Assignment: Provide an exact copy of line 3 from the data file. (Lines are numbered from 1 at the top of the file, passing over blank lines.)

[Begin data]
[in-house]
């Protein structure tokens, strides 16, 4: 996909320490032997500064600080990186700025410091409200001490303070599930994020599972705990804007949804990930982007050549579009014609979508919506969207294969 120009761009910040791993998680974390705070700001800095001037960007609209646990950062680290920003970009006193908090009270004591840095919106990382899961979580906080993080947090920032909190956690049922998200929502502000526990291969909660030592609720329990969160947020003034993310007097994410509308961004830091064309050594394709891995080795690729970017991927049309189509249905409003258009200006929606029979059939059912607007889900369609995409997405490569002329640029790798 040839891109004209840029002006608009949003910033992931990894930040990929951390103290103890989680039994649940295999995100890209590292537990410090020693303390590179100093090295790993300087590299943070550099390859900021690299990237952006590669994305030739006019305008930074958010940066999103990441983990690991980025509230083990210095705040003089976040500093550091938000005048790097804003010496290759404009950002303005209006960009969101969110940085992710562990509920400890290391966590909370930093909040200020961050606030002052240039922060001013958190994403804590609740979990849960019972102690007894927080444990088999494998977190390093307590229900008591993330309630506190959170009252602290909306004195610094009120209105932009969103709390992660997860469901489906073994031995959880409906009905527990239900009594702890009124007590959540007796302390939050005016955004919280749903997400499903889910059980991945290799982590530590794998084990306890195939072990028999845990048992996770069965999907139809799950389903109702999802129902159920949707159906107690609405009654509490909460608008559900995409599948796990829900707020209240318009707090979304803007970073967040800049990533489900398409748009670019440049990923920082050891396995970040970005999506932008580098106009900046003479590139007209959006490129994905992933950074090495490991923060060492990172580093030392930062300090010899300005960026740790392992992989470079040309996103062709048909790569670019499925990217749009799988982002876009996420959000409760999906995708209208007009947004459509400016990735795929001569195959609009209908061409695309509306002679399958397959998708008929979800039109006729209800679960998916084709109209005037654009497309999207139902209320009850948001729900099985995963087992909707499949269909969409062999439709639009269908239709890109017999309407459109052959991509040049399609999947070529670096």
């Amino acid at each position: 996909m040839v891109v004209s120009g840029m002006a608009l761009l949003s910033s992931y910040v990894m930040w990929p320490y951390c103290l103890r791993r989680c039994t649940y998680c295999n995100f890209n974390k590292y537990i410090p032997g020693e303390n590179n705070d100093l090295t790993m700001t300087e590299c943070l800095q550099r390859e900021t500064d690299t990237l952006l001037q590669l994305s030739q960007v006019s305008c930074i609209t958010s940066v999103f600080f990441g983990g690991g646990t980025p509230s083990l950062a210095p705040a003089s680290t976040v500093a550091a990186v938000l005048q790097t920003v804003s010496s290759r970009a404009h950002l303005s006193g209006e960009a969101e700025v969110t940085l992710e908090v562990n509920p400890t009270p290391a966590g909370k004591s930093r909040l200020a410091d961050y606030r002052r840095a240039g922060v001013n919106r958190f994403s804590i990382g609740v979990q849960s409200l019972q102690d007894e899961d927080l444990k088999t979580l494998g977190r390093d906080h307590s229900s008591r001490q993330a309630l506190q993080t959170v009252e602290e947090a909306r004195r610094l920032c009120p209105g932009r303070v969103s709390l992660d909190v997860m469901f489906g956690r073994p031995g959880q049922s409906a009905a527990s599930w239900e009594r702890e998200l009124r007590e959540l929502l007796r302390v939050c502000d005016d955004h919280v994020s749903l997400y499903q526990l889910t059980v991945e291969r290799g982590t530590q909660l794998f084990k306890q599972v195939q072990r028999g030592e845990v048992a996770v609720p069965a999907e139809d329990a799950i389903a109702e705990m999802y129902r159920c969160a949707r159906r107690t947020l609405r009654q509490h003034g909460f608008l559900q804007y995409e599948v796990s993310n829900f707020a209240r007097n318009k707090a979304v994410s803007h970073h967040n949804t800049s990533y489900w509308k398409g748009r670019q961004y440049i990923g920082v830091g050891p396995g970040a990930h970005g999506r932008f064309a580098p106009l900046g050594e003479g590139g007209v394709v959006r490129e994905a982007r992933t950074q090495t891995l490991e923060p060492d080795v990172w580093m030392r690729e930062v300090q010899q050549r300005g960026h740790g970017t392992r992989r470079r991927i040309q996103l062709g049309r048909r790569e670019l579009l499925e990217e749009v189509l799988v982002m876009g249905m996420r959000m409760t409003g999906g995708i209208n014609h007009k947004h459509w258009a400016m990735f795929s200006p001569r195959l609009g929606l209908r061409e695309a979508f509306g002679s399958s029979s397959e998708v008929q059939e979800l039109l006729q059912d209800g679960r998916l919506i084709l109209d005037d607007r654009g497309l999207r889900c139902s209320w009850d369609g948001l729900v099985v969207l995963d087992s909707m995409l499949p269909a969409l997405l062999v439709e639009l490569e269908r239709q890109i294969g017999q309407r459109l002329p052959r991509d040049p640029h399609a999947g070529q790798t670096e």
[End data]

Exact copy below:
């Amino acid at each position: 996909m040839v891109v004209s120009g840029m002006a608009l761009l949003s910033s992931y910040v990894m930040w990929p320490y951390c103290l103890r791993r989680c039994t649940y998680c295999n995100f890209n974390k590292y537990i410090p032997g020693e303390n590179n705070d100093l090295t790993m700001t300087e590299c943070l800095q550099r390859e900021t500064d690299t990237l952006l001037q590669l994305s030739q960007v006019s305008c930074i609209t958010s940066v999103f600080f990441g983990g690991g646990t980025p509230s083990l950062a210095p705040a003089s680290t976040v500093a550091a990186v938000l005048q790097t920003v804003s010496s290759r970009a404009h950002l303005s006193g209006e960009a969101e700025v969110t940085l992710e908090v562990n509920p400890t009270p290391a966590g909370k004591s930093r909040l200020a410091d961050y606030r002052r840095a240039g922060v001013n919106r958190f994403s804590i990382g609740v979990q849960s409200l019972q102690d007894e899961d927080l444990k088999t979580l494998g977190r390093d906080h307590s229900s008591r001490q993330a309630l506190q993080t959170v009252e602290e947090a909306r004195r610094l920032c009120p209105g932009r303070v969103s709390l992660d909190v997860m469901f489906g956690r073994p031995g959880q049922s409906a009905a527990s599930w239900e009594r702890e998200l009124r007590e959540l929502l007796r302390v939050c502000d005016d955004h919280v994020s749903l997400y499903q526990l889910t059980v991945e291969r290799g982590t530590q909660l794998f084990k306890q599972v195939q072990r028999g030592e845990v048992a996770v609720p069965a999907e139809d329990a799950i389903a109702e705990m999802y129902r159920c969160a949707r159906r107690t947020l609405r009654q509490h003034g909460f608008l559900q804007y995409e599948v796990s993310n829900f707020a209240r007097n318009k707090a979304v994410s803007h970073h967040n949804t800049s990533y489900w509308k398409g748009r670019q961004y440049i990923g920082v830091g050891p396995g970040a990930h970005g999506r932008f064309a580098p106009l900046g050594e003479g590139g007209v394709v959006r490129e994905a982007r992933t950074q090495t891995l490991e923060p060492d080795v990172w580093m030392r690729e930062v300090q010899q050549r300005g960026h740790g970017t392992r992989r470079r991927i040309q996103l062709g049309r048909r790569e670019l579009l499925e990217e749009v189509l799988v982002m876009g249905m996420r959000m409760t409003g999906g995708i209208n014609h007009k947004h459509w258009a400016m990735f795929s200006p001569r195959l609009g929606l209908r061409e695309a979508f509306g002679s399958s029979s397959e998708v008929q059939e979800l039109l006729q059912d209800g679960r998916l919506i084709l109209d005037d607007r654009g497309l999207r889900c139902s209320w009850d369609g948001l729900v099985v969207l995963d087992s909707m995409l499949p269909a969409l997405l062999v439709e639009l490569e269908r239709q890109i294969g017999q309407r459109l002329p052959r991509d040049p640029h399609a999947g070529q790798t670096e």